It would seem our government has pushed free speech off-shore. We are no longer granted the protections of the first amendment to the Constitution. Following the seizure of backpage.com, yet more legislation was introduced by the "conservatives," whose philosophy is, "The role of government should be to provide people the freedom necessary to pursue their own goals and to empower the individual to solve problems." yet, they seem to have a lot to say about sex, nudity, and pornography.

Under the mantra of, "Protect the children," the fed's have burdened us with FOSTA-SESTA https://en.wikipedia.org/wiki/Stop_Enabling_Sex_Traffickers_Act which overturns the legal immunity of common carriers https://en.wikipedia.org/wiki/Common_carrier stated in 47 U.S.C. §230(c)(1). Section 230 https://en.wikipedia.org/wiki/Section_230_of_the_Communications_Decency_Act. (I'm using "Common Carrier" term loosely)

whew. What a mouthful. The "tl'dr" version of what this means to photographers is that the Internet which carries my photography has been damaged. If da fed's have issue with my photography, they can come knock on my door and tell me so. With FOSTA-SESTA, now, da fed's don't need to knock on MY door. They can go to ISP's (Internet Service Providers) and knock on THEIR door. If the ISP, such as Craigslist has 1 million classifieds ads on it, and maybe 1,000 of those ads have the potential to be posted by a criminal [photographer], then it makes sense for Craigslist to prune those ads by completely eliminating those few 1% to save the other 99%. The needs of the many outweigh the needs of the few. - The Wrath of Kahn c/o Charles Dickens.

This is how the U.S. Government censors free speech, flying in the face of the Constitution of our country. Outwardly, it seems like a "no brain-er" to go after the owners of backpage.com for profiting by allowing others to engage in illegal activities. But, it would make far more sense to go after the criminals, not the ISP's.

Here's an example. I make a cell phone call to a hit man in New Jersey to "terminate with extreme prejudice" someone in New York. The hit goes as planned but da fed's investigate and discover all the grizzly details. Who goes to jail? Well, me, for starters. I conspired and am just as guilty as the hit man. He also goes to jail. That's two people. Any others?

What about the Uber driver who drove the hit man took to New York? Should the Uber driver go to jail although he knew nothing of the murder plot? He profited from the hit, so FOSTA-SESTA says we need to lock up the Uber driver as well. I made a phone call on the Sprint network. Should Sprint be seized for facilitating the hit? FOSTA-SESTA says yes, since Sprint profited by the hit as well. Let us shut down the network which allowed someone to be murdered by a man who used that service to find a hit man. The Uber drove across the Verrazano-Narrows Bridge to New York to make the hit. Certainly a bridge which facilitates murder should not be allowed to exist. We must tear down the bridge as well.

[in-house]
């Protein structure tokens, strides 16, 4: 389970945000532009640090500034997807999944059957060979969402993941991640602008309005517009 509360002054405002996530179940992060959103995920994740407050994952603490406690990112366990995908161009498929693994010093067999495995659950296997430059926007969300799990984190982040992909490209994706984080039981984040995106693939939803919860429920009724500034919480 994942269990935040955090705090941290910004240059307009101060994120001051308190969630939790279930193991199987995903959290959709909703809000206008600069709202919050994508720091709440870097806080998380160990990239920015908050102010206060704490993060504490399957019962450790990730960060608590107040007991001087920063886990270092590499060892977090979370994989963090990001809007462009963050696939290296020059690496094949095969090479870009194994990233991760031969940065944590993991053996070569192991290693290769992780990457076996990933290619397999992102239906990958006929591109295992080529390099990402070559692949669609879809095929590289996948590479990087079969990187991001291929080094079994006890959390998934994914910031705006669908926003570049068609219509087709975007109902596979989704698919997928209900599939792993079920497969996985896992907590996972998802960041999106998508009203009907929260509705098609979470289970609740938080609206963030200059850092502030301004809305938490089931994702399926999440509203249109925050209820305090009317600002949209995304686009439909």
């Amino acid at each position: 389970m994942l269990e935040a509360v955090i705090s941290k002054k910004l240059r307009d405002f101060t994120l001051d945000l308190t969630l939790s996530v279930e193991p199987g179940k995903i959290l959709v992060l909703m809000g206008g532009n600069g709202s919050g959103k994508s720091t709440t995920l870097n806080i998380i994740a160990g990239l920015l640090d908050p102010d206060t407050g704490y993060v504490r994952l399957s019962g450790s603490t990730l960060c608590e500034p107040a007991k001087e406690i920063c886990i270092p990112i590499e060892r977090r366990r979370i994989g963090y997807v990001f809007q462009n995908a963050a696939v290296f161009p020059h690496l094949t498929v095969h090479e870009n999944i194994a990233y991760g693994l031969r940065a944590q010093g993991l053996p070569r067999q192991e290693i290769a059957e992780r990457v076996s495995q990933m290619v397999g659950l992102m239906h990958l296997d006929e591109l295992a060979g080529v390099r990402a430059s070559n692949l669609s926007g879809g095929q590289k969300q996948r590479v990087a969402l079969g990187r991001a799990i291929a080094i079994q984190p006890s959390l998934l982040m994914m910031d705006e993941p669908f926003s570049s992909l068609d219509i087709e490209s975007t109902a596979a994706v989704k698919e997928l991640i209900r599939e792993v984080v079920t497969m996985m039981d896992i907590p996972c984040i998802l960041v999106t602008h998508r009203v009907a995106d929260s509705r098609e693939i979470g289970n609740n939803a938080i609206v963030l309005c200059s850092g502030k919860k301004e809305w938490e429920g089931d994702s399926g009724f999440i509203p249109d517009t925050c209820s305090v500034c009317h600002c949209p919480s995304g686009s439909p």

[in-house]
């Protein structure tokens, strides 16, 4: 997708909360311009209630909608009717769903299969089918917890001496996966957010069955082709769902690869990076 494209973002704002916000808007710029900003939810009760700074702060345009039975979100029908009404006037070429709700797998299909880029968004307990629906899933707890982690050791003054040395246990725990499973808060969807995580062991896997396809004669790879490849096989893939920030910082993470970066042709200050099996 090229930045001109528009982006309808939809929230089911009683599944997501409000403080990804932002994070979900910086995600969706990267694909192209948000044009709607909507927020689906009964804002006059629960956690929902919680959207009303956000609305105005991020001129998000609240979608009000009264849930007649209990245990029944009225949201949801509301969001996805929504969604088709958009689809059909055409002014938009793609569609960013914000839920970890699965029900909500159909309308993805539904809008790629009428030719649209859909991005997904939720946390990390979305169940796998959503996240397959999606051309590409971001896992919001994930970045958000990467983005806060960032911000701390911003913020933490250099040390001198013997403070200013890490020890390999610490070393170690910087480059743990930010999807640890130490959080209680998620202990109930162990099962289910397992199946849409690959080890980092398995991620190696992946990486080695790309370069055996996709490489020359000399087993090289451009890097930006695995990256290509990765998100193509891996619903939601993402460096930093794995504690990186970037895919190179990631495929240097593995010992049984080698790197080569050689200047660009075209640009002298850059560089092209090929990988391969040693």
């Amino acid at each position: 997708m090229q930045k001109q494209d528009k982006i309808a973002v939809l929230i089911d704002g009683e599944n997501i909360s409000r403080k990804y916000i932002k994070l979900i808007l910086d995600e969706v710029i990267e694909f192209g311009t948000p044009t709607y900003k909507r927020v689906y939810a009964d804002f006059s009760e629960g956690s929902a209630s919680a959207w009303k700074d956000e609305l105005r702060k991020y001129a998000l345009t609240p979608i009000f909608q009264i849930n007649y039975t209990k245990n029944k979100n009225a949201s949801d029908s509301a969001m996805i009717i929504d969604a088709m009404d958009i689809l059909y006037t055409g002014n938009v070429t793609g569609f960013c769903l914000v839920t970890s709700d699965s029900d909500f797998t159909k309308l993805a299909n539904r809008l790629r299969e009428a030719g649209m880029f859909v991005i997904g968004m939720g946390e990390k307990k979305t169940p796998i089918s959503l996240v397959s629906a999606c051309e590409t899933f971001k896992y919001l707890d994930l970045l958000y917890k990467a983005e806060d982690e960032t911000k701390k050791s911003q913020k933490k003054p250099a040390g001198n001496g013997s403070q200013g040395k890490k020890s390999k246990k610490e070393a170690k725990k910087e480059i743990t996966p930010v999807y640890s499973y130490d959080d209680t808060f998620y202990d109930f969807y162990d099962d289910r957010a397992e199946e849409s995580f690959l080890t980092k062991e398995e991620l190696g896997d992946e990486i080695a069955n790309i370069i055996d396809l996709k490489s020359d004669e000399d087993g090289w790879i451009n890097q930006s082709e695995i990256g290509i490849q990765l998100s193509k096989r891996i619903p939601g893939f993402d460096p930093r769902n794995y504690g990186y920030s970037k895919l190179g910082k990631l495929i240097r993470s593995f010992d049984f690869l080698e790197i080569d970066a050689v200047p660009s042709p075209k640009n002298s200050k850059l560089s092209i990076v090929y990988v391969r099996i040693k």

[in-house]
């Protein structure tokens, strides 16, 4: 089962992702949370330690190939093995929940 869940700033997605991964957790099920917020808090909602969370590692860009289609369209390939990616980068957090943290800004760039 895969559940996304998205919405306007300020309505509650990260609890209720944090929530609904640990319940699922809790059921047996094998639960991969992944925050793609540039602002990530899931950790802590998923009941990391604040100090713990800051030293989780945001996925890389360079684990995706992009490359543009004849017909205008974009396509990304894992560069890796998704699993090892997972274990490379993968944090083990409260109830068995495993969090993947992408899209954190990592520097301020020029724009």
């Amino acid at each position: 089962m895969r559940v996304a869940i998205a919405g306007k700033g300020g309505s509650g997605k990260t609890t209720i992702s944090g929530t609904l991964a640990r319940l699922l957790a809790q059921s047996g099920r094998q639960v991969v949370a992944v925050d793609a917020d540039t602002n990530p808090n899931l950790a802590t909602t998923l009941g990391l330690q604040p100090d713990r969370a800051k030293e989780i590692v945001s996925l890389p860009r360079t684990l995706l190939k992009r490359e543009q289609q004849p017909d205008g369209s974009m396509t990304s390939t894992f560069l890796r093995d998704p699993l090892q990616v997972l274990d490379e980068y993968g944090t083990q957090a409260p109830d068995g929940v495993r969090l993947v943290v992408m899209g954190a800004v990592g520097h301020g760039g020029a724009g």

Am I being silly? Not at all. Law makers recognized that common services such as bridges, taxi's, Uber's, and telephones might be used to facilitate crime unwittingly but they serve the greater good - to the benefit of the other 99%. That is why Section 230 was introduced - to preserve our freedom of speech in this country by holding harmless the services which are abused on rare occasion.

This protection has been removed. We all suffer. Please visit and keep following the efforts of the EFF:

https://www.eff.org/deeplinks/2018/06/eff-sues-invalidate-fosta-unconstitutional-internet-censorship-law

Amateur Modeling

I once used backpage.com and Craigslist to find amateur models. These websites replaced discussion forums which were popular in the 90's. The discussion forums replaced newsgroups which were popular in the late 80's. And, newsgroups replaced dial-up services such as CompuServe, AOL, and Prodigy. Thanks again to FOSTA-SESTA, personal ads and the solicitation of amateur models has been effectively silenced. The Internet has responded by pushing these services off-shore, such as switter.at, backpage.ly, and OneBackPage.com

In short time, I suspect the Internet will rebound as our government tries to reach out and destroy those sites as well. Previously they attacked the leaking of confidential information, publication of copyrighted music and video, and modifications to xbox to play unauthorized games https://en.wikipedia.org/wiki/Xbox_modding

But, now the government is trying to shutdown unauthorized sex e.g. escorts, body rubs, car dates, happy ending massages. This to me seems a bit too George Orwell for my tastes. https://en.wikipedia.org/wiki/Nineteen_Eighty-Four If you haven't read this novel, please do.